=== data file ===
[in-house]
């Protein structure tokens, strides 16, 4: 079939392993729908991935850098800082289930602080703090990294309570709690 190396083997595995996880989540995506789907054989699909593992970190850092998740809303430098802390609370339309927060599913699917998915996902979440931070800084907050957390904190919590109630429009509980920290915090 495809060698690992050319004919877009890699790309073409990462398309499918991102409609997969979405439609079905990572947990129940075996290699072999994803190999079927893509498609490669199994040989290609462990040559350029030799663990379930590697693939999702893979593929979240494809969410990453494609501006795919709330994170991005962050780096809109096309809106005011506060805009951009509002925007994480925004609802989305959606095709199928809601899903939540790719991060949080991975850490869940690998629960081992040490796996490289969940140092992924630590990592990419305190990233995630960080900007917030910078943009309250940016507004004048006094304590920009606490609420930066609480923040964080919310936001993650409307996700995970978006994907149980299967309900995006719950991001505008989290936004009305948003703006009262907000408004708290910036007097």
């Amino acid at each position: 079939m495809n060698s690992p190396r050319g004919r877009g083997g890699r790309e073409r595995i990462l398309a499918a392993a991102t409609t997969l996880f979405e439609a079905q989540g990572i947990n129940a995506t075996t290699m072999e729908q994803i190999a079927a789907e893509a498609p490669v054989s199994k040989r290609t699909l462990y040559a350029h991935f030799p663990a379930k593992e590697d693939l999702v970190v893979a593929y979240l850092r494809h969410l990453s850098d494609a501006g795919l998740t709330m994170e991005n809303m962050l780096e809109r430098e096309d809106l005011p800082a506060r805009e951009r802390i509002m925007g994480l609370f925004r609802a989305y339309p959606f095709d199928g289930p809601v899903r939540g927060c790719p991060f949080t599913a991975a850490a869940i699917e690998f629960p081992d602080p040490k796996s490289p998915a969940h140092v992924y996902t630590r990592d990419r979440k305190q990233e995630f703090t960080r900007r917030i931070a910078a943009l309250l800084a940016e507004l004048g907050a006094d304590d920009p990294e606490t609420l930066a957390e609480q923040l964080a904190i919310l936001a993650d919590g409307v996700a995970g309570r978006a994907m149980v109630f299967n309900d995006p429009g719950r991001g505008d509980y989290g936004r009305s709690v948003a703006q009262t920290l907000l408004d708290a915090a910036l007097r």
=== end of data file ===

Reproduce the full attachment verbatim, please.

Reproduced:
[in-house]
């Protein structure tokens, strides 16, 4: 079939392993729908991935850098800082289930602080703090990294309570709690 190396083997595995996880989540995506789907054989699909593992970190850092998740809303430098802390609370339309927060599913699917998915996902979440931070800084907050957390904190919590109630429009509980920290915090 495809060698690992050319004919877009890699790309073409990462398309499918991102409609997969979405439609079905990572947990129940075996290699072999994803190999079927893509498609490669199994040989290609462990040559350029030799663990379930590697693939999702893979593929979240494809969410990453494609501006795919709330994170991005962050780096809109096309809106005011506060805009951009509002925007994480925004609802989305959606095709199928809601899903939540790719991060949080991975850490869940690998629960081992040490796996490289969940140092992924630590990592990419305190990233995630960080900007917030910078943009309250940016507004004048006094304590920009606490609420930066609480923040964080919310936001993650409307996700995970978006994907149980299967309900995006719950991001505008989290936004009305948003703006009262907000408004708290910036007097």
């Amino acid at each position: 079939m495809n060698s690992p190396r050319g004919r877009g083997g890699r790309e073409r595995i990462l398309a499918a392993a991102t409609t997969l996880f979405e439609a079905q989540g990572i947990n129940a995506t075996t290699m072999e729908q994803i190999a079927a789907e893509a498609p490669v054989s199994k040989r290609t699909l462990y040559a350029h991935f030799p663990a379930k593992e590697d693939l999702v970190v893979a593929y979240l850092r494809h969410l990453s850098d494609a501006g795919l998740t709330m994170e991005n809303m962050l780096e809109r430098e096309d809106l005011p800082a506060r805009e951009r802390i509002m925007g994480l609370f925004r609802a989305y339309p959606f095709d199928g289930p809601v899903r939540g927060c790719p991060f949080t599913a991975a850490a869940i699917e690998f629960p081992d602080p040490k796996s490289p998915a969940h140092v992924y996902t630590r990592d990419r979440k305190q990233e995630f703090t960080r900007r917030i931070a910078a943009l309250l800084a940016e507004l004048g907050a006094d304590d920009p990294e606490t609420l930066a957390e609480q923040l964080a904190i919310l936001a993650d919590g409307v996700a995970g309570r978006a994907m149980v109630f299967n309900d995006p429009g719950r991001g505008d509980y989290g936004r009305s709690v948003a703006q009262t920290l907000l408004d708290a915090a910036l007097r």